We managed to park in Lower Town for about 20 minutes and took a brief wander. We decided that this would be the best place to park tomorrow as the time limit was 5h rather than 2h in upper town (at the same hourly rate of $2.50 per hour).

Back near the hotel, we ate at a Quebec chain restaurant called Normandin. It was of a similar standard to Denny’s but the Thai chicken salad and Atlantic Salmon pasta were both superb. Another Canadian “find” a little too late, but this one is limited to Quebec province only.

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Lazy day in Montreal


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large_5550_14744239291430.jpgAround Old Montreal.
We had a very slow morning both before and after the awesome continental breakfast at Manoir Sherbrook. There weren’t any cold cuts but whatever they had was top notch, eg. bread, pastries, jams.

The weather still looked blustery outside but was set to calm down. We stepped outside before 1100 and returned to get a second layer, but opted to keep our shorts in favour of longs. It was about 30 minute walking to the old town.

Mass was on a Notre Dame so we couldn’t pay to get in. We didn’t make it back there but we had been to the “real thing” already. We continued NE to Place Jacques-Cartier, then the old port where a boat show was held.

It was free entrance, so we both went into the boat show. Kim was wow’ed by the Monte Carlo yachts on show and got motivated into investigating a purchase. Afterwards, we went to the Marche Bonsecours where we didn’t find anything we felt like eating. It wasn’t a very “picturesque” outing in terms of taking pictures as there were lots of works going on and the Hotel de Ville had scaffolding.

We had Vietnamese on the way back and settled in for a rest in the warmth of our room. This was the first coolish day in Canada. Dinner was a simple pizza and salad at a chain called Pizza Pizza. It was a lazy day after many days on the go.

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Diefenbunker then Montreal


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large_5550_147442382963.jpgEntrance tunnel.
After check-out, we drove about 40 minutes to Diefenbunker. It was a bit of a backtrack as we were headed to Montreal. We arrived about 15 mins before the opening. They have a free guided tour which filled up just as we got to our turn.

As the tour started at 1100, we gathered around the group and followed them all the way through. No one seemed bothered about it but the group was a little cumbersome through some narrow areas.

The bunker is a four level structure for the Canadian government to operate in case of nuclear war. The top level is actually at ground level but protected by an artificial hill built over it. It consisted of offices, meeting rooms, a hospital, living areas and cafeteria and plus the engineering/civil infrastructure at the lowest level (together with a gold vault).large_5550_14744238209955.jpgNarrow corridors of Diefenbunker.

It was about a 3h drive to Montreal. Our accommodation at Manoir Sherbrooke was very highly rated but we were prepared for parking hassles as it was on the edge of the city centre. Fortunately for us, we were directed by the receptionist to the clearway across the road from the hotel, where we could park for two days FOC! The parking right outside the hotel would have cost $2 ph (2h max); but there was also longer-term parking for around $20 which we didn’t have to investigate).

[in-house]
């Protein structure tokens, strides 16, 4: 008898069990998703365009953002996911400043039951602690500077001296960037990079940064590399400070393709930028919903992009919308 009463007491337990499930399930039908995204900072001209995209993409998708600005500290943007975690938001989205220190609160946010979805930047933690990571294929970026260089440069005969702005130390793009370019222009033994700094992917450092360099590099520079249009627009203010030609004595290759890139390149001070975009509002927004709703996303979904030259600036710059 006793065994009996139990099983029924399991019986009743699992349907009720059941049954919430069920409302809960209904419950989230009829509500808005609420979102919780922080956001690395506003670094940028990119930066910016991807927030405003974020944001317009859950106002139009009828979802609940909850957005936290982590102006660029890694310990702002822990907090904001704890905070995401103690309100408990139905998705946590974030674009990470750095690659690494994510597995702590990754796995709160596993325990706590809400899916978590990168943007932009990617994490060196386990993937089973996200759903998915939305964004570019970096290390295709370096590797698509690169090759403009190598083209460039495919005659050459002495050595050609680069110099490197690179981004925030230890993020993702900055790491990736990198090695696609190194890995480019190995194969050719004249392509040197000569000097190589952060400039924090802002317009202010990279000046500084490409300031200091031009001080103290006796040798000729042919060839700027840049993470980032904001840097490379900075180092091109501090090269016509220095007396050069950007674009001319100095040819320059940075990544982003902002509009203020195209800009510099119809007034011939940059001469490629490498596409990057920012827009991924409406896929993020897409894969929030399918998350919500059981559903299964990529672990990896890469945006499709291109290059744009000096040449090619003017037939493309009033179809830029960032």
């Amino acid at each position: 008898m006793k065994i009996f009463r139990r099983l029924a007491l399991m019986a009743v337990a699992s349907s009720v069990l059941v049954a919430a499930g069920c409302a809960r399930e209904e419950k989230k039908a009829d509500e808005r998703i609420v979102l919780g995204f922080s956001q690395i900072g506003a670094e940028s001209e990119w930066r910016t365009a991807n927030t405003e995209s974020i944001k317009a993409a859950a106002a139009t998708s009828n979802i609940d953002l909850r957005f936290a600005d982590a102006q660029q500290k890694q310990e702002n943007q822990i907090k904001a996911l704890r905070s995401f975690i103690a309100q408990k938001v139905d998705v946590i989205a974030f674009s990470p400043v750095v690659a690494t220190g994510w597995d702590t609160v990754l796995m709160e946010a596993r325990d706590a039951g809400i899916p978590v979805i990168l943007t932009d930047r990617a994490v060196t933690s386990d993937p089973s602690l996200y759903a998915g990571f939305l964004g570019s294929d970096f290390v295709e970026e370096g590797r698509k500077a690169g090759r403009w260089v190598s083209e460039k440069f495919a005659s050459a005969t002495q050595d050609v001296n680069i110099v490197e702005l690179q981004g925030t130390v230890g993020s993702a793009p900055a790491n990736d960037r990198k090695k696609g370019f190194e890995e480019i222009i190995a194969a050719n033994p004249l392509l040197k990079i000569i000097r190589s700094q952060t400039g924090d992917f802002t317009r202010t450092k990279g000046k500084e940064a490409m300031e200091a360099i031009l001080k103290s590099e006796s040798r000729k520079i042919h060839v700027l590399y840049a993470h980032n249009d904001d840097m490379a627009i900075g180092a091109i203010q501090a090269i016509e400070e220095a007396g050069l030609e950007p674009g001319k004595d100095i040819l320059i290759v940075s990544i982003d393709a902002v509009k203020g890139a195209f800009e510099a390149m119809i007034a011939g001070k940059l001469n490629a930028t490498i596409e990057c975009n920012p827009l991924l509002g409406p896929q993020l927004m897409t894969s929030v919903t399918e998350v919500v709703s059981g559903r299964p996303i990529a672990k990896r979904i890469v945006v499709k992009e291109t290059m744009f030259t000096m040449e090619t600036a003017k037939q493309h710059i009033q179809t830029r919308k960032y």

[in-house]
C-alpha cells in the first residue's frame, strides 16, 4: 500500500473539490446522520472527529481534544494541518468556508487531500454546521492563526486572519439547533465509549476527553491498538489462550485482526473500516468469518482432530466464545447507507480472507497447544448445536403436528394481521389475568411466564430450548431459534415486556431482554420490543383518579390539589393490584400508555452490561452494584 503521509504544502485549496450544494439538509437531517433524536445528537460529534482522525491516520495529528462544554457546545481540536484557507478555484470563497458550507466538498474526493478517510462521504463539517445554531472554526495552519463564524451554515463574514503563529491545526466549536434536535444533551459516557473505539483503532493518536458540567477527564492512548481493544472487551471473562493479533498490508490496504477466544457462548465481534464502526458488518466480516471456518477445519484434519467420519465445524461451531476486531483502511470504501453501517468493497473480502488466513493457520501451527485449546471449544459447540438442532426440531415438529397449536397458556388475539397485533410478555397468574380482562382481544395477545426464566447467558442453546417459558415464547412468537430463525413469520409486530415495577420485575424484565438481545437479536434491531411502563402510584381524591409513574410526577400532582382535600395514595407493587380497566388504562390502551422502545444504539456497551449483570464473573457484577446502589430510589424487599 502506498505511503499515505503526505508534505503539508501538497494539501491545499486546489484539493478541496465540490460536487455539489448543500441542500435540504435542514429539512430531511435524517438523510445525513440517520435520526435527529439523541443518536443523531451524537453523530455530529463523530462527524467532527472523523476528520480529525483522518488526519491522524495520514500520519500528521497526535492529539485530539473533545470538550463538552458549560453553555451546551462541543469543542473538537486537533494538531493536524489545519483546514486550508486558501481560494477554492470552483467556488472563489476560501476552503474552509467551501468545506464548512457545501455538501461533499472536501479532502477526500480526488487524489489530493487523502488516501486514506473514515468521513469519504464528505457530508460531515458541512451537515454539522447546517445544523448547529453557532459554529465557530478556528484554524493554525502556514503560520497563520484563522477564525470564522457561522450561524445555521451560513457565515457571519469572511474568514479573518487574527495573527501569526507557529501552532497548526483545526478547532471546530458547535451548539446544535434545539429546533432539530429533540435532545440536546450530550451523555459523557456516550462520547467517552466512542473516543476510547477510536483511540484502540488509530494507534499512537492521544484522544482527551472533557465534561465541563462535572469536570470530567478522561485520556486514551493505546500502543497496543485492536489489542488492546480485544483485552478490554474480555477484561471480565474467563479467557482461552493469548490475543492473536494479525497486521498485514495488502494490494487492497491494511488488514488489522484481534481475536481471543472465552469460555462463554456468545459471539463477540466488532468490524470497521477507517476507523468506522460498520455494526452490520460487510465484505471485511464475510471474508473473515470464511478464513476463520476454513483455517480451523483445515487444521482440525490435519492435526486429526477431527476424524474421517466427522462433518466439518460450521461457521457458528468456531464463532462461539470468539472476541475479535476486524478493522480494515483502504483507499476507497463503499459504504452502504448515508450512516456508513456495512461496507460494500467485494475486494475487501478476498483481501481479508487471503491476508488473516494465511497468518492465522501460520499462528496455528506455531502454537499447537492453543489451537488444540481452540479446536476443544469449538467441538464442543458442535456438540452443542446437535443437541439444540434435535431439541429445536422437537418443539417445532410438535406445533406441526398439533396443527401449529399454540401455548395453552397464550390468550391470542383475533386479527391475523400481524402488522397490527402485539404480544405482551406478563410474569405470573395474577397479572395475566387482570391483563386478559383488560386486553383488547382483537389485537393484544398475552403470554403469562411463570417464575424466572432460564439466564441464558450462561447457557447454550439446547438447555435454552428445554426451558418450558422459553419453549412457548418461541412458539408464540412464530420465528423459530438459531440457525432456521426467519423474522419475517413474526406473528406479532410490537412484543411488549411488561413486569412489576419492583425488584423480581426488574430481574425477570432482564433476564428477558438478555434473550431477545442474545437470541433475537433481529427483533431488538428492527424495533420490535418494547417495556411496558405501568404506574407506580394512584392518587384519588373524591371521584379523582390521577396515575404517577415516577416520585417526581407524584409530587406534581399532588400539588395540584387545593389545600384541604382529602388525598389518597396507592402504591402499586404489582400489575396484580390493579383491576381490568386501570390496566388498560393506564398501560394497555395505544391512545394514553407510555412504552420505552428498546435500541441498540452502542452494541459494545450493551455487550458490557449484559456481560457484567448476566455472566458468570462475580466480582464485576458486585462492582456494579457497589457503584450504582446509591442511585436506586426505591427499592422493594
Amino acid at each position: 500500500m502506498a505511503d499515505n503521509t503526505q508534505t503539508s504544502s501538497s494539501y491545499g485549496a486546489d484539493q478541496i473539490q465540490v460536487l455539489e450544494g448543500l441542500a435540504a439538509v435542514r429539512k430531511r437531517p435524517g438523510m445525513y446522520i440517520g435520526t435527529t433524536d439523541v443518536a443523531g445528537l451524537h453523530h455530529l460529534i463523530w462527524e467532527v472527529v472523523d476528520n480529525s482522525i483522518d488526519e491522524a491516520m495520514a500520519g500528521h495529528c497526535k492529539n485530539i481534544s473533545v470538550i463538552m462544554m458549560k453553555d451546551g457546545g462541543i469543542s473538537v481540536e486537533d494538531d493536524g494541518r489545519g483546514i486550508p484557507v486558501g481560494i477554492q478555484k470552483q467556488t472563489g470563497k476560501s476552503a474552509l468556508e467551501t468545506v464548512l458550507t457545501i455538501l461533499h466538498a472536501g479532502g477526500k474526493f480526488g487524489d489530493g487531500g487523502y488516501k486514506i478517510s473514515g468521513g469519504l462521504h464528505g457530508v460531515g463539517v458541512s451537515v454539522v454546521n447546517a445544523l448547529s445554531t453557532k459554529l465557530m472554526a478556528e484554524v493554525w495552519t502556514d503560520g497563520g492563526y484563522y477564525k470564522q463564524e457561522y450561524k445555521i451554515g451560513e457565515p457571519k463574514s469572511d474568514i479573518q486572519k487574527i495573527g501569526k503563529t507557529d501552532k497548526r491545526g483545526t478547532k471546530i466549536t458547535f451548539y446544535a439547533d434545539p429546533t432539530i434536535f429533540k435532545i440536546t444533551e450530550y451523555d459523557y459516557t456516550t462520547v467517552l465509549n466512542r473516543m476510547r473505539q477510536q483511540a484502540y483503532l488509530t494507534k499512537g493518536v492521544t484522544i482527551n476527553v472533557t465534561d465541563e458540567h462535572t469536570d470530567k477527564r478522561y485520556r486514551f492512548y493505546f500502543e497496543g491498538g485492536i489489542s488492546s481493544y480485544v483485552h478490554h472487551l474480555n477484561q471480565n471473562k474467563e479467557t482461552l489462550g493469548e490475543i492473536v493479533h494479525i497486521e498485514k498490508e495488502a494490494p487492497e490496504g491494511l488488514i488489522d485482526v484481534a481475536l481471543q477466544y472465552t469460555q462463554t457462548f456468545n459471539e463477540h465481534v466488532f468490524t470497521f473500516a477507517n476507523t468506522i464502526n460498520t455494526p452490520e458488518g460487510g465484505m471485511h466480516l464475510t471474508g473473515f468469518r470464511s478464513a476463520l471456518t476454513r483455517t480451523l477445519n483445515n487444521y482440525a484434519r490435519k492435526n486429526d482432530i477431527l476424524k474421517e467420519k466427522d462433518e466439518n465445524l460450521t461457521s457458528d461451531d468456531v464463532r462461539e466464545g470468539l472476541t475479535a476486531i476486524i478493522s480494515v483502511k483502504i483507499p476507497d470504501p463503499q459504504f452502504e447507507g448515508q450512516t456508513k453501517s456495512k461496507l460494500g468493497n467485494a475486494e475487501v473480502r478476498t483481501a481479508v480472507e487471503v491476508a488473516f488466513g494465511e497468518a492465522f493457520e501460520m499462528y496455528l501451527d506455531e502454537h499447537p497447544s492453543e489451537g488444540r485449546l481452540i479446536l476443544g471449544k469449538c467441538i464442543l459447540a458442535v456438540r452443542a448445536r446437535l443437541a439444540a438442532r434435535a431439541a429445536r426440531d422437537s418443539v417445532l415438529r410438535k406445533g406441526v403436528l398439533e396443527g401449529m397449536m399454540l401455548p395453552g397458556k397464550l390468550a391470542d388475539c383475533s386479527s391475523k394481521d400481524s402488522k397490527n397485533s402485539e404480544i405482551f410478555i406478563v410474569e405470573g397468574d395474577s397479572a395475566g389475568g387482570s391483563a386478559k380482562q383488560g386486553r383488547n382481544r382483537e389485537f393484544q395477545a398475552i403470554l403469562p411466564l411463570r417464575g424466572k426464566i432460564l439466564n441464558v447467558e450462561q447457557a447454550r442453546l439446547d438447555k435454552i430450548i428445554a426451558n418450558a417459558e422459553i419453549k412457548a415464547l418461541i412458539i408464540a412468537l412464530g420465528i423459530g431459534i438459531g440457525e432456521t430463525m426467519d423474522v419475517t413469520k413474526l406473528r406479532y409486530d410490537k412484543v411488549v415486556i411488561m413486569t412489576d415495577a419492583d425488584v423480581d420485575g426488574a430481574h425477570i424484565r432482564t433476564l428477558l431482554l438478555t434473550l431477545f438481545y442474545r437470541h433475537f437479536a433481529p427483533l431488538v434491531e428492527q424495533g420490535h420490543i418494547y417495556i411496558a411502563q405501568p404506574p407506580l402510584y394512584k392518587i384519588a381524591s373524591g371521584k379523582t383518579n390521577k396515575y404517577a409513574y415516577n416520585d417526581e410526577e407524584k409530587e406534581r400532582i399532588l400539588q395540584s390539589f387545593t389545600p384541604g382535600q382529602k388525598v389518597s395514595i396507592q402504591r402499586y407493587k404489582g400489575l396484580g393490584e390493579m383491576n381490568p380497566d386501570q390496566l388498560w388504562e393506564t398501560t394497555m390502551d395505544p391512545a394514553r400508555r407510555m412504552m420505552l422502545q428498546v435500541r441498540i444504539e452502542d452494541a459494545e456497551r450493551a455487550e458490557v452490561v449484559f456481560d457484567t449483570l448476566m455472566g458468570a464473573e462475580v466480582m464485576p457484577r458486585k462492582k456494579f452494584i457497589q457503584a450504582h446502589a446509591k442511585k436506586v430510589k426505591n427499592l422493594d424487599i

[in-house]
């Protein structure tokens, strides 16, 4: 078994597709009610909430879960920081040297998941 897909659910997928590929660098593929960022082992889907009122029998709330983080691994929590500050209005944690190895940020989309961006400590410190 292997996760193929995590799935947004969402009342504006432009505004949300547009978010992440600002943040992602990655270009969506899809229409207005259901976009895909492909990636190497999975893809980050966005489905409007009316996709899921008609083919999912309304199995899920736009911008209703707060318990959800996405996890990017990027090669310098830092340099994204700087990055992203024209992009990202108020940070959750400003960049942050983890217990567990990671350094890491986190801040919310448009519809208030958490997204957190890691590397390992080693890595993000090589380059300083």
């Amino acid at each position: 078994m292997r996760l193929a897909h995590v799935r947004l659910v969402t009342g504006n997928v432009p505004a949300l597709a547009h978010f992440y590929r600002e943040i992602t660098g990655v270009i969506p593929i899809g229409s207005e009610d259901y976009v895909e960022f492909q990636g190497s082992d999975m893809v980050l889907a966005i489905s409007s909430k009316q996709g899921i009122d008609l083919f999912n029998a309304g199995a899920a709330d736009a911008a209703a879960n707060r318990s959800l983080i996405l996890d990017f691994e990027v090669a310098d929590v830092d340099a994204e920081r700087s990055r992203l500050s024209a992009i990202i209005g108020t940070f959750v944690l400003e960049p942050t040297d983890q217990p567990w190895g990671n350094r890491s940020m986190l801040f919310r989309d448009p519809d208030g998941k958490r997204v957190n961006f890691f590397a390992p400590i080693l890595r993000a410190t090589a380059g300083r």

After a rest, we wandered up nearby Rue St Denis then back down on Rue St Laurent, both lined with great eateries. We settled for a simple Indian dinner; Kim was getting a little wound up as his meal didn’t arrive for quite a while whereas my ready-made meal was available straightaway (but my naan did take a while).

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The Canadian Parliament


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large_5550_14734736772599.jpgParliament Hill; Centre block with East block on the right of the picture.
Today was dedicated to exploring central Ottawa, especially the area around Parliament Hill and Byward Market. We drove downtown to that area and found pay-parking suprisingly easily for $3 per hour (max 2 hours).

That allowed us to go arrange a parliament tour, explore the Parliament Hill a little, walk around Rideau Canal before lunching at Byward Market. Our parking time was up and we had over two hours to kill, so we drove out of town to the Canada Aviation & Space Museum. Kim enjoyed the exhibits at the museum greatly.

Back in town, our parliamentary tour started at 1420 with security checks. Our guide Surya took us through the corridors of power to the House of Representatives chamber, then to the Senate chamber before dropping us at the Memorial Chamber which was also the location for the elevator to the top of Peace Tower.

It was interesting for me to learn more about the one-chamber parliament as New Zealand only has a one-chamber system. So, the role of the Senate or upper house was a bit of a mystery to me. Despite Canada being quite like the US, the political system is more like the UK and Australia.

We drove back for a rest. Kim was feeling a little fatigued and fell asleep. He woke all groggy and wasn’t in the best frame of mind when we walked to the Shawarma Palace for an awesome dinner of two sandwiches and a salad.

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Posted by alexchan 17:00 Archived in Canada Comments (0)